Published Tuesday, February 11, 2014 at: 7:00 AM EST
It’s bad enough that you may have to contend with higher federal tax rates plus a new Medicare surtax. To compound the tax woes of upper-income investors, California, New York, and other states also impose a heavy state income tax burden. One way to mitigate the impact is through a nongrantor trust—and there are several kinds to consider. Options include three choices with rather distinctive acronyms: Delaware Incomplete gift Nongrantor Trusts (DINGs), Wyoming Incomplete gift Nongrantor Trusts (WINGs), and Nevada Incomplete gift Nongrantor Trusts (NINGs).
Under the American Taxpayer Relief Act of 2012 (ATRA), the top federal income tax rate increased from 35% to 39.6%, and ATRA also raised the maximum tax rate on long-term capital gains and qualified dividends from 15% to 20% for investors in the regular 39.6% tax bracket. Those higher tax rates also apply to trusts that generate income above a relatively low dollar threshold.
There’s now also a 3.8% surtax that applies to the lesser of your “net investment income” (NII) or the amount by which your modified adjusted gross income (MAGI) exceeds $200,000 for single filers and $250,000 for joint filers. The surtax also affects trusts with income above the top dollar threshold.
When you add the 3.8% surtax onto the top 39.6% rate, you could find yourself paying a tax rate of 43.4% on a portion of your income, and that’s before you add in state income taxes. Overall, your top tax rate could exceed 50%.
But a few states have no state income tax, a fact that has led to the creation of “self-settled” trusts designed to take advantage of those tax havens. Such trusts are structured so that the settlor or grantor (the person creating the trust) and its beneficiary are one and the same, but they avoid being designated grantor trusts whose income would be taxed to grantors at the state income tax rates of the state in which they reside.
Instead, the trust can be funded with contributions that aren’t considered taxable gifts for federal gift tax purposes while the grantor retains the right to receive discretionary distributions of trust income and principal. Because the accumulating income isn’t subject to state income tax, the self-settled trust has become a popular way to minimize tax on income from sales of business interests and other large capital assets.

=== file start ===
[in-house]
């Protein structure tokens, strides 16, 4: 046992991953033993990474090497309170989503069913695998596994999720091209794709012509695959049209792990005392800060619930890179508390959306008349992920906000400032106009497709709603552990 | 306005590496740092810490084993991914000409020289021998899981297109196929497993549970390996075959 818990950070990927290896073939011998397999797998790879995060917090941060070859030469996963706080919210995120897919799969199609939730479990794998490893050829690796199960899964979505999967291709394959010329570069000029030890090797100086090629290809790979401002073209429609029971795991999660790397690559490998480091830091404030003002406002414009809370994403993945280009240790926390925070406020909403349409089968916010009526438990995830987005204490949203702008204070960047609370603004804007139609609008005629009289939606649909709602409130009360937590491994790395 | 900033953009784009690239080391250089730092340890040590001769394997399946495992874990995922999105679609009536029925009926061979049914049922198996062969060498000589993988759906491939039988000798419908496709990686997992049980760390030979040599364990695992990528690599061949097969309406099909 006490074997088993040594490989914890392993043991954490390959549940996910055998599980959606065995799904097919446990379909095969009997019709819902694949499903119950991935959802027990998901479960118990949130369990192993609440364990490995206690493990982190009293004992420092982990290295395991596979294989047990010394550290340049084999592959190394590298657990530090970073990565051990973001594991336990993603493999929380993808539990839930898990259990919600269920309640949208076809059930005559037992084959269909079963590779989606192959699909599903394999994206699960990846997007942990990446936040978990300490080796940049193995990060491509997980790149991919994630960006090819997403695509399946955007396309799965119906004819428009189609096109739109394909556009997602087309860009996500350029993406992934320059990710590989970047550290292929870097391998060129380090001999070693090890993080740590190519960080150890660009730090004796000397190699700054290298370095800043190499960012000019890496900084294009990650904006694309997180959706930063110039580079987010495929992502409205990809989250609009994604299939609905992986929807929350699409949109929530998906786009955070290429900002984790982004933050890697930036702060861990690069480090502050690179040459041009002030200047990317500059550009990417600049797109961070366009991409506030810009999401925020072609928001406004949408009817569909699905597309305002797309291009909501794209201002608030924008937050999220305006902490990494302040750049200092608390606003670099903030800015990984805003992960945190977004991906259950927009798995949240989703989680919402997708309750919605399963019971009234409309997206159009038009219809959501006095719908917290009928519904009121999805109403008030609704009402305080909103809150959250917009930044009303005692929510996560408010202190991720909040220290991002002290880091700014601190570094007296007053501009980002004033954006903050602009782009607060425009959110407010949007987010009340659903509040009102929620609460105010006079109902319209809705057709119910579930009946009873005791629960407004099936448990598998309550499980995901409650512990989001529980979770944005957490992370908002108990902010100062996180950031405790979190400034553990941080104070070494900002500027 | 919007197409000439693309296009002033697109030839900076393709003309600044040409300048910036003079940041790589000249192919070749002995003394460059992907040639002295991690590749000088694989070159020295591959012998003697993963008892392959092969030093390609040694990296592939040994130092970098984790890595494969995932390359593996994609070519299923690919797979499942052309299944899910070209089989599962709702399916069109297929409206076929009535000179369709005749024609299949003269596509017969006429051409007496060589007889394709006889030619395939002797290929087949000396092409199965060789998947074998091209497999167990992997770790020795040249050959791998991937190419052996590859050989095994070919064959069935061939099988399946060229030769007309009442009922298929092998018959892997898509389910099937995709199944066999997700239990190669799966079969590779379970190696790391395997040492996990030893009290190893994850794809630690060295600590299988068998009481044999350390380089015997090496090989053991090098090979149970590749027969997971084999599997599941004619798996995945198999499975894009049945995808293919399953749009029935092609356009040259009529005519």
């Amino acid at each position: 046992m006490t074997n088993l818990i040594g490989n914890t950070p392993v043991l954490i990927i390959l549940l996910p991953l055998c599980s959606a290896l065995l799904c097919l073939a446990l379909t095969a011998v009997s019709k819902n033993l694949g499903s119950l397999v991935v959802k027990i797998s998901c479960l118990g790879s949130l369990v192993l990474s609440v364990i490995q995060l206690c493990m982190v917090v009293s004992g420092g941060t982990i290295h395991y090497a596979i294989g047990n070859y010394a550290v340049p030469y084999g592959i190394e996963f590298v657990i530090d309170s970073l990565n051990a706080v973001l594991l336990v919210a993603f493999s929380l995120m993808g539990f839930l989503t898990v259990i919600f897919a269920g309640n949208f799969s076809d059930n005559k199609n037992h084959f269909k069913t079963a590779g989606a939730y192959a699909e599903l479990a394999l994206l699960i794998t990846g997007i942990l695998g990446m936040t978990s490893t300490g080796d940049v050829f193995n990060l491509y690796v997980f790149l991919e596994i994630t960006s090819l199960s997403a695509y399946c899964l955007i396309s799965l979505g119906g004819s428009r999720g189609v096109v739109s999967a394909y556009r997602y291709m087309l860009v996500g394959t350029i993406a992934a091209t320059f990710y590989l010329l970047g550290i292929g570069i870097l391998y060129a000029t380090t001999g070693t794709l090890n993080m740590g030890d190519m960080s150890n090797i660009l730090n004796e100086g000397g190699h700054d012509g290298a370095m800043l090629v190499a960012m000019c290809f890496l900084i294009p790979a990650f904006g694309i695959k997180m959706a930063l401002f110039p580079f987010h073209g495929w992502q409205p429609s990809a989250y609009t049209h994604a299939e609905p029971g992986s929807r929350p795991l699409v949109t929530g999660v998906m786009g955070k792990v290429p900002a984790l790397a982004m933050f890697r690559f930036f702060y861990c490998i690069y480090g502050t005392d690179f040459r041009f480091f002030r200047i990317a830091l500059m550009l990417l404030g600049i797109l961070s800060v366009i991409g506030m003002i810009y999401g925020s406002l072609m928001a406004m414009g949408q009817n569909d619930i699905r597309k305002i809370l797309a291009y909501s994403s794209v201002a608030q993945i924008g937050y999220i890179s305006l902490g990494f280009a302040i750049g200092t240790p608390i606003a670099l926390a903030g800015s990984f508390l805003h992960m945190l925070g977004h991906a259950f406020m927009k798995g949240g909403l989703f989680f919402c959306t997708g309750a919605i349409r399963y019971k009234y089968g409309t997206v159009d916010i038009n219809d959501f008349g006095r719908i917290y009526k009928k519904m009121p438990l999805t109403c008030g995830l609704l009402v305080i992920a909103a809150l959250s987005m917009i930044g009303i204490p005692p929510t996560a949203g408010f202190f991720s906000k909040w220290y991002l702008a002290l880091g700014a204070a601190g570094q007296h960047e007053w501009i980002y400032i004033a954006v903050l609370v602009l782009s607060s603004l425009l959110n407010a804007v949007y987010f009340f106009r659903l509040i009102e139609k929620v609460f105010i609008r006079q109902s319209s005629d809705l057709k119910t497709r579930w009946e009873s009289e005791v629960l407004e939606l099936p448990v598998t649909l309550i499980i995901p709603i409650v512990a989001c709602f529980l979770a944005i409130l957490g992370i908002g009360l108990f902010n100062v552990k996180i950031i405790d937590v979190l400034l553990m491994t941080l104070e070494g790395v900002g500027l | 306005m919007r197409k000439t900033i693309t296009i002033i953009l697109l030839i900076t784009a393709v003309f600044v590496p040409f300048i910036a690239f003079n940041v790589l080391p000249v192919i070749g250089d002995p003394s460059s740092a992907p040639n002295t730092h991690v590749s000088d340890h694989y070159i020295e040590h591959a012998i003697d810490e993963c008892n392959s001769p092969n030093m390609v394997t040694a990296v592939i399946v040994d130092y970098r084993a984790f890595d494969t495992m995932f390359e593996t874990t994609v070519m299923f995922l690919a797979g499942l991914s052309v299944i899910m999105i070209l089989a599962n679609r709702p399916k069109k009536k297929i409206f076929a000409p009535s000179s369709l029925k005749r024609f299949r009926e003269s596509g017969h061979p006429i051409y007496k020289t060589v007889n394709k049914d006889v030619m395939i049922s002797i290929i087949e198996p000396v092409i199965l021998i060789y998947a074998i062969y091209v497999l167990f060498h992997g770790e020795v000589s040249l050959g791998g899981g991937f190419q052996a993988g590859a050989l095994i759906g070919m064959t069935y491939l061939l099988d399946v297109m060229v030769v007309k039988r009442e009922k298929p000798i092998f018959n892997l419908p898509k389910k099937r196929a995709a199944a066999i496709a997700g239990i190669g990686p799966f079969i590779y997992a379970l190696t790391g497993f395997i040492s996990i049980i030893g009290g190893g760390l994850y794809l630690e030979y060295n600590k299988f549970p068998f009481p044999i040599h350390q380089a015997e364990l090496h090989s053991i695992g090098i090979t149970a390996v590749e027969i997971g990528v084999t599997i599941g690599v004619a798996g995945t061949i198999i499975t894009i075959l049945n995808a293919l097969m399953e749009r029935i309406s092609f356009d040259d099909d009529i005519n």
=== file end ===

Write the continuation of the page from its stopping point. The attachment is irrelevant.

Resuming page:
Here’s where the different trust variations come into play:
DINGs. Widely known as a state with favorable tax laws, Delaware took the lead in this area and has marketed itself actively as a state conducive to self-settled trusts. However, a 2012 private letter ruling from the IRS has had a chilling effect on the use of DINGs (Chief Counsel Advisory 201208026). Specifically, the ruling concluded that retaining a testamentary power of attorney (POA) makes a transfer in trust incomplete with respect to the remainder interest, but not as to the lead income interest. Since then, DINGs have remained under a cloud.
WINGs. Wyoming is one of only two states whose prevailing laws allow a settlor to retain an “inter vivos” (lifetime ) power over such trusts, giving trusts in this state the chance to, pardon the pun, spread their wings. However, Wyoming has not yet marketed itself as a jurisdiction conducive to using self-settled trusts for this purpose.
NINGs. Nevada is the only other no-tax state with a statute allowing a settlor to retain an inter vivos POA that would meet the requirements without exposing the trust assets to claims of creditors. Unlike Wyoming, Nevada seems willing to embrace the possibility of the NING being the logical successor to the DING.
Even more important, the IRS has granted its stamp of approval to NINGs in a private letter ruling issued in 2013 (PLRS 20131002). Technically, such a ruling applies only to the party requesting it, but the outcome is expected to open the doors wider to residents of high-tax states seeking protection in a no-tax state.
Note: Other states, including Alaska and South Dakota, have amended their laws to enable such trusts.
All three of these alternatives—DINGs, WINGS, and NINGs—are complex arrangements requiring professional assistance. Don’t attempt to create one of these trusts on your own. We can provide the direction needed for your situation.
This article was written by a professional financial journalist for Trustmont Group and is not intended as legal or investment advice.